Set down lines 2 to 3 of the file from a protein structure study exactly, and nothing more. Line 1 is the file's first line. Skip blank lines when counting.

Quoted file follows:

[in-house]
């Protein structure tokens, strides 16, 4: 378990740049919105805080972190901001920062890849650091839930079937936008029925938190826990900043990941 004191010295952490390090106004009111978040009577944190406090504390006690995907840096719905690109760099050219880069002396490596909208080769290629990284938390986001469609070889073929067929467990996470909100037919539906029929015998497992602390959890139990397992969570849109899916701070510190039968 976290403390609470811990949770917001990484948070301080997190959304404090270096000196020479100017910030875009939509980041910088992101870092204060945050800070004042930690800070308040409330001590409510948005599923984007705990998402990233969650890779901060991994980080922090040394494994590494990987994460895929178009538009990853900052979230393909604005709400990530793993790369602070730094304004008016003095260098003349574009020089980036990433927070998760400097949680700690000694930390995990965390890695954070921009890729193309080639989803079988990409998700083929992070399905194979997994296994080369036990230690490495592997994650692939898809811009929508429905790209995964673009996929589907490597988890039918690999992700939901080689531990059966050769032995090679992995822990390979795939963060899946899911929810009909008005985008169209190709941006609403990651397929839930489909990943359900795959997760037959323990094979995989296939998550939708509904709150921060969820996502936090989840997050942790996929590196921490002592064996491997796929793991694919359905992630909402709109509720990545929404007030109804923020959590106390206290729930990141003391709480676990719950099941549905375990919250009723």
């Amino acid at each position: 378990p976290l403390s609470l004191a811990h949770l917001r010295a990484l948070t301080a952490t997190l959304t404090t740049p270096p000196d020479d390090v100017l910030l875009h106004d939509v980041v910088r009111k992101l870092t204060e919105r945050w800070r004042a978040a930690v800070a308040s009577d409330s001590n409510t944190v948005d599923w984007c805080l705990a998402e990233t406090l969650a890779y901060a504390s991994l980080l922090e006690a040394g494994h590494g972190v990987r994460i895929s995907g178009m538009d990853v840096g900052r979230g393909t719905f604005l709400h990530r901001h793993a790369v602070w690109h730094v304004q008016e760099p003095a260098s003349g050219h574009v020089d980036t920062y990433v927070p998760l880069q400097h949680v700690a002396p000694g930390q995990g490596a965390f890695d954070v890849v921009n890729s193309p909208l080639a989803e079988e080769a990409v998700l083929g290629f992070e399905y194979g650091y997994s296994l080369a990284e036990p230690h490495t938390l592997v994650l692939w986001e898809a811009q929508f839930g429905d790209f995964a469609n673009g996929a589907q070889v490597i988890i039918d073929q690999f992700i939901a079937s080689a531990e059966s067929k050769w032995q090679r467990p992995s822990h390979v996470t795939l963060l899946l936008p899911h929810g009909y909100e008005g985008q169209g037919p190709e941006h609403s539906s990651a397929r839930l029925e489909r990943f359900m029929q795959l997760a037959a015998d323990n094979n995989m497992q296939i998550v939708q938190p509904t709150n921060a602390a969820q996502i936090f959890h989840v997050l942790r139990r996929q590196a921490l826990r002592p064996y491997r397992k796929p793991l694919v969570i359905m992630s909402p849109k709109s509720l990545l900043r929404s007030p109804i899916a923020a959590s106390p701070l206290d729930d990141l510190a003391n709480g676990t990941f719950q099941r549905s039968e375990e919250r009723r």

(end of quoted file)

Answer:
């Protein structure tokens, strides 16, 4: 378990740049919105805080972190901001920062890849650091839930079937936008029925938190826990900043990941 004191010295952490390090106004009111978040009577944190406090504390006690995907840096719905690109760099050219880069002396490596909208080769290629990284938390986001469609070889073929067929467990996470909100037919539906029929015998497992602390959890139990397992969570849109899916701070510190039968 976290403390609470811990949770917001990484948070301080997190959304404090270096000196020479100017910030875009939509980041910088992101870092204060945050800070004042930690800070308040409330001590409510948005599923984007705990998402990233969650890779901060991994980080922090040394494994590494990987994460895929178009538009990853900052979230393909604005709400990530793993790369602070730094304004008016003095260098003349574009020089980036990433927070998760400097949680700690000694930390995990965390890695954070921009890729193309080639989803079988990409998700083929992070399905194979997994296994080369036990230690490495592997994650692939898809811009929508429905790209995964673009996929589907490597988890039918690999992700939901080689531990059966050769032995090679992995822990390979795939963060899946899911929810009909008005985008169209190709941006609403990651397929839930489909990943359900795959997760037959323990094979995989296939998550939708509904709150921060969820996502936090989840997050942790996929590196921490002592064996491997796929793991694919359905992630909402709109509720990545929404007030109804923020959590106390206290729930990141003391709480676990719950099941549905375990919250009723």
């Amino acid at each position: 378990p976290l403390s609470l004191a811990h949770l917001r010295a990484l948070t301080a952490t997190l959304t404090t740049p270096p000196d020479d390090v100017l910030l875009h106004d939509v980041v910088r009111k992101l870092t204060e919105r945050w800070r004042a978040a930690v800070a308040s009577d409330s001590n409510t944190v948005d599923w984007c805080l705990a998402e990233t406090l969650a890779y901060a504390s991994l980080l922090e006690a040394g494994h590494g972190v990987r994460i895929s995907g178009m538009d990853v840096g900052r979230g393909t719905f604005l709400h990530r901001h793993a790369v602070w690109h730094v304004q008016e760099p003095a260098s003349g050219h574009v020089d980036t920062y990433v927070p998760l880069q400097h949680v700690a002396p000694g930390q995990g490596a965390f890695d954070v890849v921009n890729s193309p909208l080639a989803e079988e080769a990409v998700l083929g290629f992070e399905y194979g650091y997994s296994l080369a990284e036990p230690h490495t938390l592997v994650l692939w986001e898809a811009q929508f839930g429905d790209f995964a469609n673009g996929a589907q070889v490597i988890i039918d073929q690999f992700i939901a079937s080689a531990e059966s067929k050769w032995q090679r467990p992995s822990h390979v996470t795939l963060l899946l936008p899911h929810g009909y909100e008005g985008q169209g037919p190709e941006h609403s539906s990651a397929r839930l029925e489909r990943f359900m029929q795959l997760a037959a015998d323990n094979n995989m497992q296939i998550v939708q938190p509904t709150n921060a602390a969820q996502i936090f959890h989840v997050l942790r139990r996929q590196a921490l826990r002592p064996y491997r397992k796929p793991l694919v969570i359905m992630s909402p849109k709109s509720l990545l900043r929404s007030p109804i899916a923020a959590s106390p701070l206290d729930d990141l510190a003391n709480g676990t990941f719950q099941r549905s039968e375990e919250r009723r």